Egypt’s top religious establishment has sounded the alarm about a growing Shi’ite influence in the country through the establishment of mosques and worship centers, warning against “Shi’ite expansionism.”
Al-Azhar University, Egypt’s bastion of state-controlled Sunni Islamic scholarship, held a one-day conference Sunday to discuss the alleged perils of the Shi’ite faith to Egypt’s society. The conference brought together academics, leaders from the spiritual Sufi stream, and politicians from the Muslim Brotherhood and the fundamentalist Salafist movement to formulate a joint stance towards the Shi’ites, establishment daily Al-Ahram reported.
Shi’ites constitute a minuscule portion of Egypt’s 90% Muslim population, but mounting tensions between Shi’ite Iran and Sunni Arab Gulf states surrounding Bahrain have fanned the flames of sectarianism in Egypt. In their closing statement, however, the Egyptian clerics insisted their concern was with matters of faith, not politics.
“Al-Azhar, along with all Sunni Muslims, declares it is not hostile to this or that Islamic state, ” the statement read. The clerics voiced concern from what they viewed as the growing number of Hussainias, or Shi’ite congregational halls, across the country.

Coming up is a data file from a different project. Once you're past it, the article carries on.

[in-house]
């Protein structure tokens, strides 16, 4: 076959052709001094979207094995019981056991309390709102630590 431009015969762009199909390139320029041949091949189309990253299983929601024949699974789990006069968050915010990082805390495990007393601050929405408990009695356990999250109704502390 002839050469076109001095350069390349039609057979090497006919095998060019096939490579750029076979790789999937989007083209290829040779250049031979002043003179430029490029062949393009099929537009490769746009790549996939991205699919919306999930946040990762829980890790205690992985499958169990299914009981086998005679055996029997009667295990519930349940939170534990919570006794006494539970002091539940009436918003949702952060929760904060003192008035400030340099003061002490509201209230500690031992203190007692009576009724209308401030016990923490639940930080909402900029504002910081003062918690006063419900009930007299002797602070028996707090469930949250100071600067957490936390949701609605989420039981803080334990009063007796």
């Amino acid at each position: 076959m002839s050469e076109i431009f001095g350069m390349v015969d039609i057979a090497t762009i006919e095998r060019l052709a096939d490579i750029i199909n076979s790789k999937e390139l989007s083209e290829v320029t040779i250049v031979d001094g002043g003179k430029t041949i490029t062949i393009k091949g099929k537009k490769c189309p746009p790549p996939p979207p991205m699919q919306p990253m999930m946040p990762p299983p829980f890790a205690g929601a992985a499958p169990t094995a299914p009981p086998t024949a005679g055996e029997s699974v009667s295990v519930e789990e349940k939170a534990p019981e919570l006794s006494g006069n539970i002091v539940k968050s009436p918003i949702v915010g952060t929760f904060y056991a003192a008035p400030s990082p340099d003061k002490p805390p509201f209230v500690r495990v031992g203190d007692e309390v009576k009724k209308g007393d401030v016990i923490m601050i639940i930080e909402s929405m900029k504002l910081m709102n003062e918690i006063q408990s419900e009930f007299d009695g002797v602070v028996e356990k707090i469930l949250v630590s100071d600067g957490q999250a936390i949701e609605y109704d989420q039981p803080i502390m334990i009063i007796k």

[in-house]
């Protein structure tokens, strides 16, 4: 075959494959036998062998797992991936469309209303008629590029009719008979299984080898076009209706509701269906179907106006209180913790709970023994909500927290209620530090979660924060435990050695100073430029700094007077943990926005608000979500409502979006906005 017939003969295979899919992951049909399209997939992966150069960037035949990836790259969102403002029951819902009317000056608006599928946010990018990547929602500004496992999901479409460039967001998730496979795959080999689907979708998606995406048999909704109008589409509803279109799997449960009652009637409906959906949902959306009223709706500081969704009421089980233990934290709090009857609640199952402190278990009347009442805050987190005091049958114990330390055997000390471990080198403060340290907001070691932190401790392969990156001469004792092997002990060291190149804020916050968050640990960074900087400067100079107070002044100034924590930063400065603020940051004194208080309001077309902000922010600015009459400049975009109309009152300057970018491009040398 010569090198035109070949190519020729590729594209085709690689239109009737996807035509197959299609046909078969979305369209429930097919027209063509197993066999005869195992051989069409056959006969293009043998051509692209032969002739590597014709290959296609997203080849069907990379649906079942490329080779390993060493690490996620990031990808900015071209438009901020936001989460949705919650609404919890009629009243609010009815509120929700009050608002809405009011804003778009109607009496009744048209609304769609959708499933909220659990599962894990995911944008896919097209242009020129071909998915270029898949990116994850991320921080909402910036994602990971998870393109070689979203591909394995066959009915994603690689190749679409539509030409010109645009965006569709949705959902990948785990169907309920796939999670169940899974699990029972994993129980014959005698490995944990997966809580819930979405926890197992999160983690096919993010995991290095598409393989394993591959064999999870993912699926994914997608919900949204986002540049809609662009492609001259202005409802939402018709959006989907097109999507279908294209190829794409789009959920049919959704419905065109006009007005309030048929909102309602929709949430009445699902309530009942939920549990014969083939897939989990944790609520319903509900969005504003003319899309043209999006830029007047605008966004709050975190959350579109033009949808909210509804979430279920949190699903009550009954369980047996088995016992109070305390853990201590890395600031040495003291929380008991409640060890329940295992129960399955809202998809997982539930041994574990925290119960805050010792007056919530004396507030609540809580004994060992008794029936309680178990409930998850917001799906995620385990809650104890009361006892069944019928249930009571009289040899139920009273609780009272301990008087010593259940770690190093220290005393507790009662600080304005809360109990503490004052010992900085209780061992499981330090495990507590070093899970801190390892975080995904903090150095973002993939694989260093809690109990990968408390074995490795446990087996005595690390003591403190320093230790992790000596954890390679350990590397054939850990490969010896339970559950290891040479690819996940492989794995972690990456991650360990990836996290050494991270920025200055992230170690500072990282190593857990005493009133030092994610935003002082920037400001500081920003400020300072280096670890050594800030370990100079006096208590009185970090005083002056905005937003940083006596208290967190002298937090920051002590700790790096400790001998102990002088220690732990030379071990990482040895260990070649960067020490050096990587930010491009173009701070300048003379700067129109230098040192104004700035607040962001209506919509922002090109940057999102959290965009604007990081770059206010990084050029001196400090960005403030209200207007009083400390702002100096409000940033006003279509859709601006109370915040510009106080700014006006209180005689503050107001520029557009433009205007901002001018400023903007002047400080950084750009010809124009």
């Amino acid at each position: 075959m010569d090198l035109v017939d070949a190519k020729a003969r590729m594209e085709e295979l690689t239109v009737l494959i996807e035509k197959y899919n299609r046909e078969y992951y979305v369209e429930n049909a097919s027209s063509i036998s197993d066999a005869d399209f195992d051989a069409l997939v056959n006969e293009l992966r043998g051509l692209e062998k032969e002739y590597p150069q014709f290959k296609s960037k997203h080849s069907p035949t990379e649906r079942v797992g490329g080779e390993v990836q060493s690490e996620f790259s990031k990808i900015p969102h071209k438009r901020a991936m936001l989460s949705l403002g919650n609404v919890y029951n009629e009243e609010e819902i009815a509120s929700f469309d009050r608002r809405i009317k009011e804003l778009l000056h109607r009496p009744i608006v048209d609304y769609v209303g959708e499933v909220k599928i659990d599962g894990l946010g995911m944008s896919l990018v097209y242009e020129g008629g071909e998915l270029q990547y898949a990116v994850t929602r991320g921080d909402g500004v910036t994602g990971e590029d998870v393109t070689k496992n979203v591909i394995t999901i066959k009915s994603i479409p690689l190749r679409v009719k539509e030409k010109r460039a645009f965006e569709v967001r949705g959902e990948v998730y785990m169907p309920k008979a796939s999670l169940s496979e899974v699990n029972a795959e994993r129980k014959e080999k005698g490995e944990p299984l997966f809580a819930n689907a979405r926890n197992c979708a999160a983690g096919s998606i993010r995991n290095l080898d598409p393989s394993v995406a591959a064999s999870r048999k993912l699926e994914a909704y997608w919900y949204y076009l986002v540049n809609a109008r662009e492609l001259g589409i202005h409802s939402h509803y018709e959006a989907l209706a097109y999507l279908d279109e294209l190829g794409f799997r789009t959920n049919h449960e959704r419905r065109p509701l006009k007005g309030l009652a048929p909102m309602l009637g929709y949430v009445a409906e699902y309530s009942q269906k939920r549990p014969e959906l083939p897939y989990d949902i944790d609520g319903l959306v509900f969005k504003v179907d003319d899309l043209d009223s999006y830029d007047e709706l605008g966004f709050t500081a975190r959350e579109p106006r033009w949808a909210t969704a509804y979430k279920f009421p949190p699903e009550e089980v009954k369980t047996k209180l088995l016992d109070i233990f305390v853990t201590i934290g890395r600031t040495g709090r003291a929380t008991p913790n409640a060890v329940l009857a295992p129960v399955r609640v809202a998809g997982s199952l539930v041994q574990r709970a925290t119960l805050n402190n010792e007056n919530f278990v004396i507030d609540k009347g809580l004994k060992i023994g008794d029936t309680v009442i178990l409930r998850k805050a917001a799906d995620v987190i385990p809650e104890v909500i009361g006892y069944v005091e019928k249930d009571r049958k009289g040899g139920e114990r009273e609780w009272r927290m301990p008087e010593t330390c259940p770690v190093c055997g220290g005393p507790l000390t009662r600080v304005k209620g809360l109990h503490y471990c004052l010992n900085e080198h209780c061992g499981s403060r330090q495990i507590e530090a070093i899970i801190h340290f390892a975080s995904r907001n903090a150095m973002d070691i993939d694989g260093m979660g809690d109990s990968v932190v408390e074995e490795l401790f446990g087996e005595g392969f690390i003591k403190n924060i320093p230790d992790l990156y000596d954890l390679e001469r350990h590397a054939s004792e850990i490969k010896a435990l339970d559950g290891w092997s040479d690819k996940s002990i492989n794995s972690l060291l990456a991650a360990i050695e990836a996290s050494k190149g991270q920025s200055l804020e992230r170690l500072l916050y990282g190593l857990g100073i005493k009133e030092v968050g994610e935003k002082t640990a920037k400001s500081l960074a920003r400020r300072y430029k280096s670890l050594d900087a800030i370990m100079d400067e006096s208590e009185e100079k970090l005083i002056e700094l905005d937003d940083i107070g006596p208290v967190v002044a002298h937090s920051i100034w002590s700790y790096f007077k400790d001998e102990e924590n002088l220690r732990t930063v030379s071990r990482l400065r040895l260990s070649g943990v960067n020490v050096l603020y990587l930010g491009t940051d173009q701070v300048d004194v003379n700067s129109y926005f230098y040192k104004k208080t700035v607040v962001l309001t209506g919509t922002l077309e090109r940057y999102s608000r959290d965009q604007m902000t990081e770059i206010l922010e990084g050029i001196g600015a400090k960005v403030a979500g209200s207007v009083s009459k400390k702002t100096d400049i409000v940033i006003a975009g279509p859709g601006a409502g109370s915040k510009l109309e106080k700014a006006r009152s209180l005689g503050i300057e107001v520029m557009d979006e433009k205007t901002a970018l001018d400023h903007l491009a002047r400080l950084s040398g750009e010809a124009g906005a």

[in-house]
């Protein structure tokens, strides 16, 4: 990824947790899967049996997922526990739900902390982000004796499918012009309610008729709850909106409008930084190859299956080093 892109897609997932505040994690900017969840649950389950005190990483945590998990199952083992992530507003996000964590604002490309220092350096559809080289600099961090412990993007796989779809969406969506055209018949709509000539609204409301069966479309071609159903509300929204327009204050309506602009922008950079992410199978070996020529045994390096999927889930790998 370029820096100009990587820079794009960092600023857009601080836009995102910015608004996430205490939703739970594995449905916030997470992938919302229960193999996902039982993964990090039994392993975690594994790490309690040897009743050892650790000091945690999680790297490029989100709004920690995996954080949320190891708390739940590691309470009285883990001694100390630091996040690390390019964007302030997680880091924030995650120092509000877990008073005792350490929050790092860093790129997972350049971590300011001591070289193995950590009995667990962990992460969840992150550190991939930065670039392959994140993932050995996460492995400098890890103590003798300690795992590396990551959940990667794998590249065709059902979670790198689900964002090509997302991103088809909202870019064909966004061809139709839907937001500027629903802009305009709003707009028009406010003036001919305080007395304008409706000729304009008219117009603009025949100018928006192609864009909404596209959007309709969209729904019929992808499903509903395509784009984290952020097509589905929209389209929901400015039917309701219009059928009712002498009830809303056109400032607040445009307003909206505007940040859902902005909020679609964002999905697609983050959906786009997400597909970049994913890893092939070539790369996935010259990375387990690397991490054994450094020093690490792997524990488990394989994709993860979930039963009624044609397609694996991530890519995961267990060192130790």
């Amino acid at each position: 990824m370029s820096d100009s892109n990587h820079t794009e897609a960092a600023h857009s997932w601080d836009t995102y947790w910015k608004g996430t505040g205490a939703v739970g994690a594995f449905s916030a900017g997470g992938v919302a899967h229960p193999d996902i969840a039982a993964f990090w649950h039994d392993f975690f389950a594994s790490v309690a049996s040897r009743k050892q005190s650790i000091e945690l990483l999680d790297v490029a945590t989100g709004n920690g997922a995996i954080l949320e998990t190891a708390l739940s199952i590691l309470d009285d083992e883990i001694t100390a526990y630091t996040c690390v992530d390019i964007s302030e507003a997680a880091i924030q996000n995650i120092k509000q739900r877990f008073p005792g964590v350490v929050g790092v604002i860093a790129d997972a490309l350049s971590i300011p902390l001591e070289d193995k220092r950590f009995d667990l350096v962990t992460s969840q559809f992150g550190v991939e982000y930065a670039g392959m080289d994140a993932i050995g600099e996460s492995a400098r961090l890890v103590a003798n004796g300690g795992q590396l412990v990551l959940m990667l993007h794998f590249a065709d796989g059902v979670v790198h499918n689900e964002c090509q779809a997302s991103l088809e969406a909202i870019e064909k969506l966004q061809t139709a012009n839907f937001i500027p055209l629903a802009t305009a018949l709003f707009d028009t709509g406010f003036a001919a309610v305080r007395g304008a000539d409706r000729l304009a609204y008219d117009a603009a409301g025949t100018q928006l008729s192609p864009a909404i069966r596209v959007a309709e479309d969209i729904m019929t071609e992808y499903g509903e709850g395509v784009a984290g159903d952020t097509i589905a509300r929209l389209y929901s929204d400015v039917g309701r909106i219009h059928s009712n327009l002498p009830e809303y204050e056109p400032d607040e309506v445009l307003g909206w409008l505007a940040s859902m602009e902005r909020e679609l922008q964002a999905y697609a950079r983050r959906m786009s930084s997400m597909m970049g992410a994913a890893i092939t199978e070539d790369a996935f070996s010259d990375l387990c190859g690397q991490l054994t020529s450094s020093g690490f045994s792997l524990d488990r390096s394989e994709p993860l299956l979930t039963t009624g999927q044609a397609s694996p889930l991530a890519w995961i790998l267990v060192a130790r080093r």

“Al-Azhar also declares its fervent and adamant opposition to all attempts to construct houses of worship other than mosques, meant to sow sectarianism,” the statement read.
Hussainias are used by Shi’ite communities across the Muslim world to commemorate the death of Hussein bin Ali, grandson of Muhammad and a key figure in Shi’ite Islam. The ceremonies held there often include vitriolic denouncements of early Islamic figures as hostile to the Shi’ites, figures venerated by Sunni Muslims.
The recent visit to Egypt of Lebanese Shi’ite cleric Ali Kawrani, as well as rumors of private Hussainias in people’s homes, have led Al-Azhar to convene Sunday’s meeting, A-Sharq Al-Awsat reported.
“Sunnis should not spread their faith among Shi’ites and Shi’ites should not spread their faith among Sunnis,” said Hassan Shafi’i, an adviser to Al-Azhar head Sheikh Ahmad Tayyeb. “This leads to disharmony and civil strife.”
Ironically, Al-Azhar itself was founded as a Shi’ite learning center in the tenth century by the Fatimids, who ruled Egypt at the time.